Martha said to Jesus, “Lord, if you had been here, my brother would not have died.

John 11:21 (NRSV)

Word was sent by Martha and Mary to Jesus days before that their brother was ill. Jesus could have made it on time, but he didn’t.

When Mary came to where Jesus was, she saw him and fell down at his feet.
‘Master!’ she said. ‘If only you’d been here, my brother wouldn’t have died!’
When Jesus saw her crying, and the Judaeans who had come with her crying, he was deeply stirred in his spirit, and very troubled.
’Where have you laid him?’ he asked.
‘Master,’ they said, ‘come and see.’
Jesus burst into tears.

John 11:32-25 (translation by N.T. Wright, as found in the “John For Everyone Commentary”)

Jesus was also driven to tears. Was this grief over Lazarus? Was he perhaps thinking that things could have been different if only he made it on time? When we read the whole story we know that this is not the case. Or, is it possible that Jesus could look back, seeing how things could have been different, if only . . .

  • Adam and Eve had chosen life, instead of choosing the one thing that would lead to death.
  • Cain had chosen life instead of choosing death for his brother Abel.
  • humanity had chosen life instead of violence toward one another in the days of Noah.
  • Pharaoh had chosen life instead of ordering Hebrew babies to be killed.
  • the Israelites in the desert had chosen life with GOD instead of longing to go back to slavery in Egypt.
  • the people had chosen life instead of choosing death in neglecting the law that God had given.
  • when God sent the prophets, the people had chosen life and listened to the prophets instead of choosing to remain in the ways that led to death.

The wages of sin is death” (Romans 6:23 KJV). Is it possible that Jesus was driven to tears because he knew how often we chose death? Things could have been different, if only . . .

Is is possible that Jesus was driven to tears by the fact that even as he was planning on raising Lazarus to life, the religious leaders were potting to put Jesus himself to death. Things will be different.

Was Jesus driven to tears because he could look forward to our lives today? How things could be different, if only . . .

  • we would choose to love like God, love that brings life to people, instead of choosing hate that brings death, or apathy that fails to prevent it.
  • we would choose to develop in the fruit of the Spirit, including love, peace, patience, kindness, generosity, faithfulness, gentleness, and self-control (Galatians 5:22,23), instead of choosing to cultivate the weeds of the evil one.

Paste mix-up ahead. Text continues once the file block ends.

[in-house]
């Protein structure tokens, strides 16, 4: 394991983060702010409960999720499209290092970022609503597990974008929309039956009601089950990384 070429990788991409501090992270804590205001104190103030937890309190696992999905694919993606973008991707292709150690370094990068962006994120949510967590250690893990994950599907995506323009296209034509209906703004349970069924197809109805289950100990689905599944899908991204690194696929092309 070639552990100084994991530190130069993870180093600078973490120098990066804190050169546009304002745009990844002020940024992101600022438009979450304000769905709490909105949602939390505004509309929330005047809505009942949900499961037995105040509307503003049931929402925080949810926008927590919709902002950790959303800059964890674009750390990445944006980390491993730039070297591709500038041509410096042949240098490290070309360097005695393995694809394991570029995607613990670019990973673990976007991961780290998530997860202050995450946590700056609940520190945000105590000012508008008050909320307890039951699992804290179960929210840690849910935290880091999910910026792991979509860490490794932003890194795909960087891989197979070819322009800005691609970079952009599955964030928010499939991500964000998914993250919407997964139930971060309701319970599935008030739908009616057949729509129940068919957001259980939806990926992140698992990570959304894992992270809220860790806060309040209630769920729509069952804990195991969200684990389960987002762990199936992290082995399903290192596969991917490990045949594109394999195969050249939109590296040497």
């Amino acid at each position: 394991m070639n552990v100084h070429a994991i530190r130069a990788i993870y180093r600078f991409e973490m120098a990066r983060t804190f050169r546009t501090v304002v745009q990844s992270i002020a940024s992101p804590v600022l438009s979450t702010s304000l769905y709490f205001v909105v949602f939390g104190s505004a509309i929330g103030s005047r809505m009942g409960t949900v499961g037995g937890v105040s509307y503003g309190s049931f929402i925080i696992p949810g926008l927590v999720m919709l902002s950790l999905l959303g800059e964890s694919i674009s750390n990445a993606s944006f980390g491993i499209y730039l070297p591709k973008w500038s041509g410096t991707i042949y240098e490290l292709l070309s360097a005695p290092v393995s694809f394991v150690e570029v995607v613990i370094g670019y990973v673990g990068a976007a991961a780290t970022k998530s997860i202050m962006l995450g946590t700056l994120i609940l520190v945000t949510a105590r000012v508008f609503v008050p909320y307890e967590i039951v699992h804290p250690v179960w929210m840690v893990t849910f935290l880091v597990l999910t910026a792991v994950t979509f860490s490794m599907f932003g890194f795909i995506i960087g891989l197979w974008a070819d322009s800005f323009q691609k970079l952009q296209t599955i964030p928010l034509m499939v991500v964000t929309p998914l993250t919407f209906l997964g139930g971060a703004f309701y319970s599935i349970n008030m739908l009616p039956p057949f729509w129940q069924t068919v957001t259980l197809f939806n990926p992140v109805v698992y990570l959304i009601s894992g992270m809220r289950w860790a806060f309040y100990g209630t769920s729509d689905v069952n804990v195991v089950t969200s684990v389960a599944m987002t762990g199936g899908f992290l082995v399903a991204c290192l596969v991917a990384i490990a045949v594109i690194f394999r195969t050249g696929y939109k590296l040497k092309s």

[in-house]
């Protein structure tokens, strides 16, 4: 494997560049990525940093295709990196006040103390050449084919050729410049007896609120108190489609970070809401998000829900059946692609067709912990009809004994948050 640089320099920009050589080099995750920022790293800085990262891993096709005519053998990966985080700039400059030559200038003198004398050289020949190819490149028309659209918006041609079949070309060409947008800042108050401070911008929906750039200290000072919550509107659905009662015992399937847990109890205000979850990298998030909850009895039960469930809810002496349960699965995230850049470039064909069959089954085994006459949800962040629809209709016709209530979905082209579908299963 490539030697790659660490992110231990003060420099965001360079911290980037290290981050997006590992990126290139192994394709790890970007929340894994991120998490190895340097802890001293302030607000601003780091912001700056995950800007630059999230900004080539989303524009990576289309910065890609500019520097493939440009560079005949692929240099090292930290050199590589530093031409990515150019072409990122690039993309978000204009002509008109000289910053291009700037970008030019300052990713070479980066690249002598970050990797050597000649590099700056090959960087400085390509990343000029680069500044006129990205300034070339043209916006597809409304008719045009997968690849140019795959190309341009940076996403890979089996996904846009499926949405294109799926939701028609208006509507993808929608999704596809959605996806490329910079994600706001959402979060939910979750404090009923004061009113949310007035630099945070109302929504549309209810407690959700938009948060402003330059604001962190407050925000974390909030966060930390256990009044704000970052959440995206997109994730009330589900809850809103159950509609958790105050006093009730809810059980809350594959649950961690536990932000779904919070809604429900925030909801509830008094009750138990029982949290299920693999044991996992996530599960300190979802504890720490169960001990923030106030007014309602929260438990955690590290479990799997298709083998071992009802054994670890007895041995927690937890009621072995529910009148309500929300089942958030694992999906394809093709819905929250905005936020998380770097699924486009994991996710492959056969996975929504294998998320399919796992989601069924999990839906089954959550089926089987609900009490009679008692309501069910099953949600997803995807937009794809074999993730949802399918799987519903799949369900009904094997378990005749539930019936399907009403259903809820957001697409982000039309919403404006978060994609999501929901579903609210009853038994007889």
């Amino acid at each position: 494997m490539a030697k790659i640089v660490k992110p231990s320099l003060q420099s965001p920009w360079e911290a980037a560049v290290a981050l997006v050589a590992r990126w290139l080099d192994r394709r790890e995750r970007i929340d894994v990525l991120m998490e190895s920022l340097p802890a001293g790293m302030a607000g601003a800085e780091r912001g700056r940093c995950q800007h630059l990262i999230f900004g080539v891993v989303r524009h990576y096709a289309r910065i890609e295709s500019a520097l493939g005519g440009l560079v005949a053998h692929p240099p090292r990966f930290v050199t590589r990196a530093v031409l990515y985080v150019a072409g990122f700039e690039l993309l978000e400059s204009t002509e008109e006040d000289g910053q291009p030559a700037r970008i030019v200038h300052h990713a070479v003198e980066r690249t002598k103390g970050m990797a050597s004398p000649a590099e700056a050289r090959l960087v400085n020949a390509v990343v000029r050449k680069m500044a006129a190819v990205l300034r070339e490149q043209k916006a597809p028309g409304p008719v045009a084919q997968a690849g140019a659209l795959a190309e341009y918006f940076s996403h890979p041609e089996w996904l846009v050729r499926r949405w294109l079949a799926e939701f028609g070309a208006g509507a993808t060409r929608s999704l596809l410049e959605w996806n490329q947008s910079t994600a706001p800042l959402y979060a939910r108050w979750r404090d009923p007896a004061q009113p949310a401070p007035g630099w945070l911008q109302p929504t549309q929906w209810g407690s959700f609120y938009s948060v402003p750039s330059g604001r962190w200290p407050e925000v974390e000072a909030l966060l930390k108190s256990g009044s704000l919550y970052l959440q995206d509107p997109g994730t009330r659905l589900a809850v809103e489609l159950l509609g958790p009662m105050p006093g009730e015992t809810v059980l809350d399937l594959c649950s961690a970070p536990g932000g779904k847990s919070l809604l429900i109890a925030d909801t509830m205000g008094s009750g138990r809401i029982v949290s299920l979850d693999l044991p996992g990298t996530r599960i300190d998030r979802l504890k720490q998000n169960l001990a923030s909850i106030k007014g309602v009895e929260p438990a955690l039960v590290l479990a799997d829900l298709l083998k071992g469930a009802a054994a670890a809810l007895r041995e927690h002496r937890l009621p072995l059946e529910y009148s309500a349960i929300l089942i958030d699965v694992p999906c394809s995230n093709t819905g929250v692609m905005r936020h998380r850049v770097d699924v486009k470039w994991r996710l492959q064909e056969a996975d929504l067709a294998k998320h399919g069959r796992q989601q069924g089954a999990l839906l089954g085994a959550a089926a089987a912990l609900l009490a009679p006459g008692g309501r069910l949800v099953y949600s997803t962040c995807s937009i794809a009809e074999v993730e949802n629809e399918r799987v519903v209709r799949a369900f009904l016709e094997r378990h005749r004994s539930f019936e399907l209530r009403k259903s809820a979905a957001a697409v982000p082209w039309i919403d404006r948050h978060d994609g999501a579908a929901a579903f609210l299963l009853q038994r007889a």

• we would choose to engage in conversation instead of shutting it down.
  • we would choose a posture of learning, instead of always choosing the same echo chambers where our thinking is never challenged.
  • we would choose to recognize the impact we have on people, instead of ignoring the hurt we may cause.
  • we would choose to get help with an addiction.
  • we would choose to not gossip, but lift others up with our speech.
  • we would choose to do something about racism, poverty, homelessness, and many other issues that plague our world.

We sometimes lament how things might be different if God would show up. Things could be different, if we would show up.

Was Jesus driven to tears when, looking forward, he would see the many who would choose death over life by rejecting the Giver of life?

Jesus was driven to tears, yet Jesus said “I am the resurrection and the life,” (John 11:25 NRSV). Mary and Martha could say “if you had been here, our brother would not have died.” Jesus could say “I am here now and because I am, Lazarus will live.”

Jesus told Lazarus to come out of the tomb, and he did. Jesus calls us to come out of our tombs, to choose life over death. Jesus calls us to leave our graves, to listen to him, to do those things that bring life instead of death to us, and others. Jesus calls us to choose life, to choose him. Jesus will someday call us from our tombs to share in everlasting life with him:

And I heard a loud voice from the throne saying,
“See, the home of God is among mortals.
He will dwell with them;
they will be his peoples,
and God himself will be with them;
he will wipe every tear from their eyes.
Death will be no more;
mourning and crying and pain will be no more,
for the first things have passed away.”

Revelation 21:3-4 (NRSV)

Until then we have a lot of opportunities to choose life. If we show up, and keep choosing life, things will be different.


Canadian Pastor Clarke Dixon appears here most Thursdays. The full video sermon on which this is based is also part of this online weekly worship expression.